Child Safety

Don’t Eat Raw Dough Or Batter – Health Officials Again Remind Of Dangers

With the American holiday season in full swing, health officials are once again reminding people to resist the urge to lick cake batter bowls, nibble on raw bread dough and to refuse any offers of raw play dough in restaurants.

The problem isn’t just the various serotypes of Salmonella bacteria that has scared so many people away from raw eggs, say health experts. There is also potential for raw flour to be contaminated with potentially deadly strains of bacteria like E. coli.

This morning the U. S. Food and Drug Administration, or FDA, issued a formal Consumer Update, reminding people of the potential dangers. Authored by Jenny Scott, who is a senior advisor in the agency’s Center for Food Safety and Applied Nutrition, the statement brought up the 2016 E. coli outbreak that sickened dozens of people and necessitated the recall of millions of pounds of contaminated flour.

Flour, reminds Scott, is not normally treated to kill the bacteria which can be found in animal feces and manure. And those bacteria do survive the milling process.

Protecting Your Family From Flour-Borne Germs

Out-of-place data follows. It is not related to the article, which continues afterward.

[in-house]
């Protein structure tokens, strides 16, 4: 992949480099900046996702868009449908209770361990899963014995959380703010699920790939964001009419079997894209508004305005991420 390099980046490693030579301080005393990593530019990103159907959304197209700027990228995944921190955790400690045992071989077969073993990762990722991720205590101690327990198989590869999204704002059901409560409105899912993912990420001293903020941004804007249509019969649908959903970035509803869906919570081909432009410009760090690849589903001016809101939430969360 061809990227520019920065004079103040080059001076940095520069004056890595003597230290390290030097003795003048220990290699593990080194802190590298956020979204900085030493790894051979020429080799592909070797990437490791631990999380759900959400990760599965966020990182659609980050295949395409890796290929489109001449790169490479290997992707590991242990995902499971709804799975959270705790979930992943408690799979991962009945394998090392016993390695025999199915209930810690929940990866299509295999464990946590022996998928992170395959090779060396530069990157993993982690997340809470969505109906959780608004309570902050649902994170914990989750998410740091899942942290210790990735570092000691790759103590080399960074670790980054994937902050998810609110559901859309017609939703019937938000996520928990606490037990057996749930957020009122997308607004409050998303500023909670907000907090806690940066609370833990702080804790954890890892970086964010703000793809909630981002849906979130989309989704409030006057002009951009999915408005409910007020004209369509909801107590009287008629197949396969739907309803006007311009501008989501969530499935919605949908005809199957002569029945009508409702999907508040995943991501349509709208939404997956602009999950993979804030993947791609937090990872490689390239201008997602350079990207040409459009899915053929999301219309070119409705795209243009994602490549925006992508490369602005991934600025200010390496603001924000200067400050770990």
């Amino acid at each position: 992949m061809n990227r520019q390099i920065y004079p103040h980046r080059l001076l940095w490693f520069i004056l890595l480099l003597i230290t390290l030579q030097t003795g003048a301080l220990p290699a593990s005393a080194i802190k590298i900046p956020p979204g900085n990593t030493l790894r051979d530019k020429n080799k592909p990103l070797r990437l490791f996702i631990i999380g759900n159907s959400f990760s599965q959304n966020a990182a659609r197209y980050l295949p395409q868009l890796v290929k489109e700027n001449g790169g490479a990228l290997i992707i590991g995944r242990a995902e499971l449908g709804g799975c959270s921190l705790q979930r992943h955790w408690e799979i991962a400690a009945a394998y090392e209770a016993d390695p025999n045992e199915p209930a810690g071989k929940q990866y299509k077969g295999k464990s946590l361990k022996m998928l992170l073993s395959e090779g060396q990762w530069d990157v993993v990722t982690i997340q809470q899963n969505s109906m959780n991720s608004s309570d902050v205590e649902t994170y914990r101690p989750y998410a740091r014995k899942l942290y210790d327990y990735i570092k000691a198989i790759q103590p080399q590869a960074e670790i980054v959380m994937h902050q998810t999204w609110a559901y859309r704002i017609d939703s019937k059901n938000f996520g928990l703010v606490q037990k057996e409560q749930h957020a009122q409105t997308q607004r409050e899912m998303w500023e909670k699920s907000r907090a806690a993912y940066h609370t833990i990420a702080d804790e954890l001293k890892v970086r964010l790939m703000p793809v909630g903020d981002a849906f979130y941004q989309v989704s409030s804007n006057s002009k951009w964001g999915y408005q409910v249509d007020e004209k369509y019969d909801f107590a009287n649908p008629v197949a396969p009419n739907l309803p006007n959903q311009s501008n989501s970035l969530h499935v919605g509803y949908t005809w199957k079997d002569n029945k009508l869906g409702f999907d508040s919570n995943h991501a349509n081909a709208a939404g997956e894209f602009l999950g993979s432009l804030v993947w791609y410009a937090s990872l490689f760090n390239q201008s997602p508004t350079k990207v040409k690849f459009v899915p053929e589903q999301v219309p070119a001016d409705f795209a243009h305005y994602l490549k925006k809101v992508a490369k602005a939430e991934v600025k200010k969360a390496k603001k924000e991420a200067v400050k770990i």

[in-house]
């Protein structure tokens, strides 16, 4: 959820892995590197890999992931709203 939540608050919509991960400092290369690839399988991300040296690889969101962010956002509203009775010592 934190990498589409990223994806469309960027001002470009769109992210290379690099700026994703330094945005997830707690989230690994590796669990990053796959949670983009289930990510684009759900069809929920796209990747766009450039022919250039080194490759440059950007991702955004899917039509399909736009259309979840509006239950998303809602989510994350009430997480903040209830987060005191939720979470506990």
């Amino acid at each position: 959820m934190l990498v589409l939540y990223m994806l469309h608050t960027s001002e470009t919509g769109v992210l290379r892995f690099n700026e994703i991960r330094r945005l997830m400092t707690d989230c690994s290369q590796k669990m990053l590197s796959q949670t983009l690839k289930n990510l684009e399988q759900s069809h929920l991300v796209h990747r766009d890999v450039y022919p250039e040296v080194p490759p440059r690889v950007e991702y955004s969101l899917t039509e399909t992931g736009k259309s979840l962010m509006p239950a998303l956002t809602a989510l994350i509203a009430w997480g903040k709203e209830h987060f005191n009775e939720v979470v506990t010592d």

There are several things to think about when it comes to protecting yourself and your family, say doctors. Some of those include suggestions like:

  • Do not lick cake batter bowls or utensils – and don’t allow your children to do so, either.
  • Do not eat raw cookie or bread dough or give it to your children.
  • Do not add raw cookie dough to uncooked foods like homemade ice cream.
  • Do not allow your children to play with homemade play doughs or clays made with raw flour.
  • Inform your child’s teachers and caregivers that such doughs and clays are discouraged by health officials.
  • Turn down offers of play doughs in restaurants.
Bacteria in raw bread doughs can be very dangerous. Do not eat it.

The flour in raw cookie dough, cake batters and homemade craft “clays” can be contaminated with bacteria. Don’t consume them, say health experts.


Photos by Patrick Fore and Pam Menegakis on Unsplash.